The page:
NBC's Andrea Mitchell: Even the Weather is Against McCain

NBC's Andrea Mitchell devoted virtually her entire story, on Wednesday's "Today" show, to jotting down all the negatives going against the McCain campaign including Obama's advantages in fundraising, ad time, the polls and even the weather as she passed along this omen:

Still at a time when everything can be viewed as a sign of how things are going, they [McCain campaign] called off their midday rally outside Philadelphia because of stormy weather.

First up, Mitchell started her piece by tallying up all the Obama media appearances:

John McCain is trying to get his message out as Barack Obama tries to dominate the airwaves with a prime time infomercial just before the World Series game, a late night rally with Bill Clinton and an appearance on The Daily Show with Jon Stewart.

Now Mitchell did air a clip of McCain quipping to Philadelphia voters that at least he's not going to delay their chance to watch the Phillies in the World Series, but she countered:

John McCain took a shot at Barack Obama's planned TV blitz, but he struck out when Fox, broadcasting the rain-delayed fifth game, said that wasn't the plan. Fox is simply bumping its pre-game show for Obama's program. The Series will start on time.

Mitchell then moved on to a McCain attack on Joe Biden, "McCain ripped into Obama after Joe Biden seemed to lower the $250,000 a year ceiling for those who would get tax cuts under the Democratic plan," However Mitchell couldn't let that Biden gaffe stand as she pointed out: "Biden aides called that, 'desperate.'"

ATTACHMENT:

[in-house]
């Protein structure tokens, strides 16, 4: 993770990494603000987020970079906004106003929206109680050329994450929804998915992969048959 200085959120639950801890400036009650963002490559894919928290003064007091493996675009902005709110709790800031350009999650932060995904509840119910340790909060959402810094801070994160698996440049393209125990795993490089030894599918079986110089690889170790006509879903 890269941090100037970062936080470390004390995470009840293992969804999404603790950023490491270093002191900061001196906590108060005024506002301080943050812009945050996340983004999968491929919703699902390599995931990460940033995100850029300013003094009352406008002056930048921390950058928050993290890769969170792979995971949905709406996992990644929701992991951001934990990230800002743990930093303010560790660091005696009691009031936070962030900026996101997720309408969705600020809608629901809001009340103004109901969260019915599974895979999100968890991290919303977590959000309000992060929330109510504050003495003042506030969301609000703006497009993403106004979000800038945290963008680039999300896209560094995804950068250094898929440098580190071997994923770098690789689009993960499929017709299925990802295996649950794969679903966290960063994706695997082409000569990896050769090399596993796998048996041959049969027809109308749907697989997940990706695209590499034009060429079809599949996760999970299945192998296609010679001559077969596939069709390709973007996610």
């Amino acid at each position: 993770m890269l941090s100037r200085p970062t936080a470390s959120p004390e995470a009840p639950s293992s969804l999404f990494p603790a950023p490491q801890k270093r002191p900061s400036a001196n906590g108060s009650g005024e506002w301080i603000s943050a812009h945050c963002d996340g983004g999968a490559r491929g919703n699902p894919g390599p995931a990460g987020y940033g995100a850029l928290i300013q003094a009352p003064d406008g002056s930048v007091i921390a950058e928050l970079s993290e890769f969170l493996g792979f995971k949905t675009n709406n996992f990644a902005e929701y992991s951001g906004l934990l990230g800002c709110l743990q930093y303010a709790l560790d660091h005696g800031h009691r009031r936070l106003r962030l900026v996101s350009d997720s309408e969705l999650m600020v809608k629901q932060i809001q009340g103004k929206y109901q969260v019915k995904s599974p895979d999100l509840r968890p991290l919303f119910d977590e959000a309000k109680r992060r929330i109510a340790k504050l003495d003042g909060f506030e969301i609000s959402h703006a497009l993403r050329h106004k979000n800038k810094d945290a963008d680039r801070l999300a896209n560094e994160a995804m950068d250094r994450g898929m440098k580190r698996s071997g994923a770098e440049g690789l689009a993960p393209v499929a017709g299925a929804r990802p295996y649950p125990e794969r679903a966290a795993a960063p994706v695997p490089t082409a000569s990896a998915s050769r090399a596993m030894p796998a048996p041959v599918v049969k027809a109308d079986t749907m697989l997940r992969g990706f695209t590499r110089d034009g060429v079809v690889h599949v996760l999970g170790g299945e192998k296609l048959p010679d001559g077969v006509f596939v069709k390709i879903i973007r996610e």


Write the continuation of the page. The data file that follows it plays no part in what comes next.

Mitchell quickly turned to yet another Obama talking point, his lead in a new poll. "In the latest sign of trouble for the Republicans a new NBC News/Wall Street Journal/myspace survey of new voters and those who didn't vote last time had Obama leading McCain by more than 2 to 1."

After noting that negative poll result for McCain/Palin, Mitchell stressed another hurdle, alleged GOP backbiting: "Facing an uphill climb McCain and Sarah Palin disputed reports of infighting between their staffs."

Mitchell did show a clip of McCain and Palin dismissing the allegations of infighting but then switched to one last GOP stumbling block - the weather:

MITCHELL: Still at a time when everything can be viewed as a sign of how things are going, they called off their midday rally outside Philadelphia because of stormy weather, while 50 miles away Obama plowed ahead.

The following is a complete transcript of the Mitchell story as it was aired on the October 29, "Today" show:

MEREDITH VIEIRA: But let's begin with the presidential election. Like I said it's now six days away and the candidates are giving it their all on the ground and on the air. NBC's Andrea Mitchell is keeping an eye on all of it. Good morning to you, Andrea.

ANDREA MITCHELL: Good morning, Meredith. The candidates are battling each other in Florida today. John McCain is trying to get his message out as Barack Obama tries to dominate the airwaves with a prime time infomercial just before the World Series game, a late night rally with Bill Clinton and an appearance on The Daily Show with Jon Stewart.

JOHN MCCAIN: No one will delay the World Series with an infomercial when I'm president.